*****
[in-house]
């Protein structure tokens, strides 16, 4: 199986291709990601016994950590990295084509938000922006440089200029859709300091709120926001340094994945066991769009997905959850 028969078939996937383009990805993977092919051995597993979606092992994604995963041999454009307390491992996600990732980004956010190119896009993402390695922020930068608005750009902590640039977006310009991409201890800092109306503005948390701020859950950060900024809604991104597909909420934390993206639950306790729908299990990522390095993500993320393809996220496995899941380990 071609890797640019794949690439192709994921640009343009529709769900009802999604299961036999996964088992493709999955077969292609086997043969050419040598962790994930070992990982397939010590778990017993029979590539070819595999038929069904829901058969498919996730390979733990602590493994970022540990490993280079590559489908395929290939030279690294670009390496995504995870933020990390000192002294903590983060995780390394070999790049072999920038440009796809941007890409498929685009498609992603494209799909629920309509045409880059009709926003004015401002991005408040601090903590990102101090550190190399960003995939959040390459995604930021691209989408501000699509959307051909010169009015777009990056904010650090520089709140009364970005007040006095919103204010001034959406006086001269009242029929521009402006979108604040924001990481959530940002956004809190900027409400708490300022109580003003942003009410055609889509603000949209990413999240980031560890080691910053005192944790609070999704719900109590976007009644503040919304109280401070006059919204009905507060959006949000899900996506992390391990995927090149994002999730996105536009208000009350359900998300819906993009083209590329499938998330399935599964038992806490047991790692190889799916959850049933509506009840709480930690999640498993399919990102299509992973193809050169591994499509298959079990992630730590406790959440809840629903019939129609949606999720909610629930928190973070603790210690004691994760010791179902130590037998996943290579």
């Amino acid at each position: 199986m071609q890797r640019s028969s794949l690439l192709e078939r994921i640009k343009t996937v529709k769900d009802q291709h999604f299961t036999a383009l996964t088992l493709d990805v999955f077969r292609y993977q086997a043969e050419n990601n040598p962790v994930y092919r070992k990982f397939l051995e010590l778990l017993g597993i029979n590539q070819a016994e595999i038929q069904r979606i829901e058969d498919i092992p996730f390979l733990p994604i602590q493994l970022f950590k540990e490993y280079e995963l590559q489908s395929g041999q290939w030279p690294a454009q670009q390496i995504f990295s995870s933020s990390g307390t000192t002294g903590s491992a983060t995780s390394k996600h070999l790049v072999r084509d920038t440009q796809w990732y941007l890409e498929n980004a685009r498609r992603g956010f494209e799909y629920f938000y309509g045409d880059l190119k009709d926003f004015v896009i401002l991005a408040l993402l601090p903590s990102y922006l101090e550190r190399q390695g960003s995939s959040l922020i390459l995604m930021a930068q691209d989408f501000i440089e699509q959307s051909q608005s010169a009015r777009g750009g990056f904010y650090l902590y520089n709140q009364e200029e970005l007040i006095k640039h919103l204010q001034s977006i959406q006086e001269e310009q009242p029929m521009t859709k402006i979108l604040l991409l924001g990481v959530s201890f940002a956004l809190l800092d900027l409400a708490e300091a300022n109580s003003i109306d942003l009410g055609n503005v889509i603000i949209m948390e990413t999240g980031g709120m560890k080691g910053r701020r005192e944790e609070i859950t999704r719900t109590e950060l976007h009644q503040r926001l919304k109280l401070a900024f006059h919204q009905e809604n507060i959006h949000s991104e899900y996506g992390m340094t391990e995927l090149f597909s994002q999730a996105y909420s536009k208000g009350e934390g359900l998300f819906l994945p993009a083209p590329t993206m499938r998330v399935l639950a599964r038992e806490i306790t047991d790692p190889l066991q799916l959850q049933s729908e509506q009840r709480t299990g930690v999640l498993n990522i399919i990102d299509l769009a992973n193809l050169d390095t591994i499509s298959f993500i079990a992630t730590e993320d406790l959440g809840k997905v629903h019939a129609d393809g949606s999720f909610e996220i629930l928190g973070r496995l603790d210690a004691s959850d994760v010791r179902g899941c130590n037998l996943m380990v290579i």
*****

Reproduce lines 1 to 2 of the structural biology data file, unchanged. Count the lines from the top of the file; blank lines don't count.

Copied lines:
[in-house]
């Protein structure tokens, strides 16, 4: 199986291709990601016994950590990295084509938000922006440089200029859709300091709120926001340094994945066991769009997905959850 028969078939996937383009990805993977092919051995597993979606092992994604995963041999454009307390491992996600990732980004956010190119896009993402390695922020930068608005750009902590640039977006310009991409201890800092109306503005948390701020859950950060900024809604991104597909909420934390993206639950306790729908299990990522390095993500993320393809996220496995899941380990 071609890797640019794949690439192709994921640009343009529709769900009802999604299961036999996964088992493709999955077969292609086997043969050419040598962790994930070992990982397939010590778990017993029979590539070819595999038929069904829901058969498919996730390979733990602590493994970022540990490993280079590559489908395929290939030279690294670009390496995504995870933020990390000192002294903590983060995780390394070999790049072999920038440009796809941007890409498929685009498609992603494209799909629920309509045409880059009709926003004015401002991005408040601090903590990102101090550190190399960003995939959040390459995604930021691209989408501000699509959307051909010169009015777009990056904010650090520089709140009364970005007040006095919103204010001034959406006086001269009242029929521009402006979108604040924001990481959530940002956004809190900027409400708490300022109580003003942003009410055609889509603000949209990413999240980031560890080691910053005192944790609070999704719900109590976007009644503040919304109280401070006059919204009905507060959006949000899900996506992390391990995927090149994002999730996105536009208000009350359900998300819906993009083209590329499938998330399935599964038992806490047991790692190889799916959850049933509506009840709480930690999640498993399919990102299509992973193809050169591994499509298959079990992630730590406790959440809840629903019939129609949606999720909610629930928190973070603790210690004691994760010791179902130590037998996943290579």